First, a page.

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"Beggar-thy-neighbor" or "beggar-thyself"? the income effect of exchange rate fluctuations

  • Cedric Tille

This paper analyzes the impact of exchange rate fluctuations when they are only partially passed through to consumer prices. We show that an exchange rate depreciation does not necessarily have a beggar-thy-neighbor effect and may in fact have an opposite, or beggar-thyself, effect. The direction of the welfare effect depends on who owns the firms importing goods from producers and selling them to consumers, an issue that has not been explored in the earlier literature

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Paper provided by Federal Reserve Bank of New York in its series Staff Reports with number 112.

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Date of creation: 2000
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Handle: RePEc:fip:fednsr:112
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  1. Cedric Tille, 1999. "The role of consumption substitutability in the international transmission of shocks," Staff Reports 67, Federal Reserve Bank of New York.
  2. Obstfeld, Maurice & Rogoff, Kenneth S., 1995. "Exchange Rate Dynamics Redux," Scholarly Articles 12491026, Harvard University Department of Economics.
  3. Giancarlo Corsetti & Paolo Pesenti, 1997. "Welfare and Macroeconomic Interdependence," NBER Working Papers 6307, National Bureau of Economic Research, Inc.
  4. Charles Engel, 1999. "Accounting for U.S. Real Exchange Rate Changes," Journal of Political Economy, University of Chicago Press, vol. 107(3), pages 507-538, June.
  5. Michael B. Devereux & Charles Engel & CÈdric Tille, 2003. "Exchange Rate Pass-Through and the Welfare Effects of the Euro," International Economic Review, Department of Economics, University of Pennsylvania and Osaka University Institute of Social and Economic Research Association, vol. 44(1), pages 223-242, February.
  6. Charles Engel & John H. Rogers, 2000. "Deviations from purchasing power parity: causes and welfare costs," International Finance Discussion Papers 666, Board of Governors of the Federal Reserve System (U.S.).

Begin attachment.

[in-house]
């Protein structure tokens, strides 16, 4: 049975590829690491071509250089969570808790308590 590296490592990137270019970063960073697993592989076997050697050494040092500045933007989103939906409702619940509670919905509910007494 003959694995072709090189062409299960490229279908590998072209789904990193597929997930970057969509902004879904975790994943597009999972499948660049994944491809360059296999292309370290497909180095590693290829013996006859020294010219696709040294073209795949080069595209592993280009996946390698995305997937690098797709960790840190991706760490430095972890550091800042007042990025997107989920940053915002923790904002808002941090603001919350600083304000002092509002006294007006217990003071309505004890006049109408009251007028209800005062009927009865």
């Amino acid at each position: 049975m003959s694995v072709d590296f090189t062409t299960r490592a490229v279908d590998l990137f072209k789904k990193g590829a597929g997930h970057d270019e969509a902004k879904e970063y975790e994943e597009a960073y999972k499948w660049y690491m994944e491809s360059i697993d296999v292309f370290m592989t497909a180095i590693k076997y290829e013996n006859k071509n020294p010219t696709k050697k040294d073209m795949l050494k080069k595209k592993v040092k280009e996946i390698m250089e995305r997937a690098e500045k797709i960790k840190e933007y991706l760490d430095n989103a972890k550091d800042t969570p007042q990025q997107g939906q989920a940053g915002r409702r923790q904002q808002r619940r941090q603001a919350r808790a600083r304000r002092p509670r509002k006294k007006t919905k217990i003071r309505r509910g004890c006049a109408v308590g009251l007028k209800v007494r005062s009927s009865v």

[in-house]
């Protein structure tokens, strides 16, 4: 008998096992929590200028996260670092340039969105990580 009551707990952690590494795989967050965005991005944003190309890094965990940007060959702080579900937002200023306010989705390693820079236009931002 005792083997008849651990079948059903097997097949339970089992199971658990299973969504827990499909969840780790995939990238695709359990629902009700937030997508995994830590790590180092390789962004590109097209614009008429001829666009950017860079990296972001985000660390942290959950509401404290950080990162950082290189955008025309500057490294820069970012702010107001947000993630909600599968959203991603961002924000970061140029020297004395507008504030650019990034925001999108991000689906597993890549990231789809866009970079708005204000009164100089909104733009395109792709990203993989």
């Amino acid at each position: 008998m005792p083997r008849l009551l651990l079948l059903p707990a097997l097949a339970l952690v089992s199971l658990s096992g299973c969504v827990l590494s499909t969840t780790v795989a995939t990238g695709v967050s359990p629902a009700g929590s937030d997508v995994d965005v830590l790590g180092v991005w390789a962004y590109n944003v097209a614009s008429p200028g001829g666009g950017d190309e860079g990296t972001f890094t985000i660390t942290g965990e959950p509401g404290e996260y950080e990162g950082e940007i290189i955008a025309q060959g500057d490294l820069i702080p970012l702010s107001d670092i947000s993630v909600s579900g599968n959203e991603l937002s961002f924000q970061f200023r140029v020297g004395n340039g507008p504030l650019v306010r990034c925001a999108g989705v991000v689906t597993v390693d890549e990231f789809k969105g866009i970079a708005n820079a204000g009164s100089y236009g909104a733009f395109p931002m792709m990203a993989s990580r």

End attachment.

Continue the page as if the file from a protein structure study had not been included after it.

7. Obstfeld, Maurice & Rogoff, Kenneth, 2000. "New directions for stochastic open economy models," Journal of International Economics, Elsevier, vol. 50(1), pages 117-153, February.
  8. Marianne Baxter & Michael A. Kouparitsas, 2000. "What Causes Fluctuations in the Terms of Trade?," NBER Working Papers 7462, National Bureau of Economic Research, Inc.
  9. Charles Engel & John H. Rogers, 1994. "How Wide is the Border?," NBER Working Papers 4829, National Bureau of Economic Research, Inc.
  10. Betts, Caroline & Devereux, Michael B., 2000. "Exchange rate dynamics in a model of pricing-to-market," Journal of International Economics, Elsevier, vol. 50(1), pages 215-244, February.
  11. Jonathan McCarthy, 2007. "Pass-Through of Exchange Rates and Import Prices to Domestic Inflation in Some Industrialized Economies," Eastern Economic Journal, Eastern Economic Association, vol. 33(4), pages 511-537, Fall.
  12. Maurice Obstfeld & Kenneth S. Rogoff, 1996. "Foundations of International Macroeconomics," MIT Press Books, The MIT Press, edition 1, volume 1, number 0262150476, June.
  13. John H. Rogers, 1998. "Monetary shocks and real exchange rates," International Finance Discussion Papers 612, Board of Governors of the Federal Reserve System (U.S.).
  14. Pinelopi K. Goldberg & Michael M. Knetter, 1996. "Goods Prices and Exchange Rates: What Have We Learned?," NBER Working Papers 5862, National Bureau of Economic Research, Inc.
  15. Rotemberg, Julio J & Woodford, Michael, 1992. "Oligopolistic Pricing and the Effects of Aggregate Demand on Economic Activity," Journal of Political Economy, University of Chicago Press, vol. 100(6), pages 1153-1207, December.
  16. Devereux, M. B., 2000. "How does a devaluation affect the current account?," Journal of International Money and Finance, Elsevier, vol. 19(6), pages 833-851, December.
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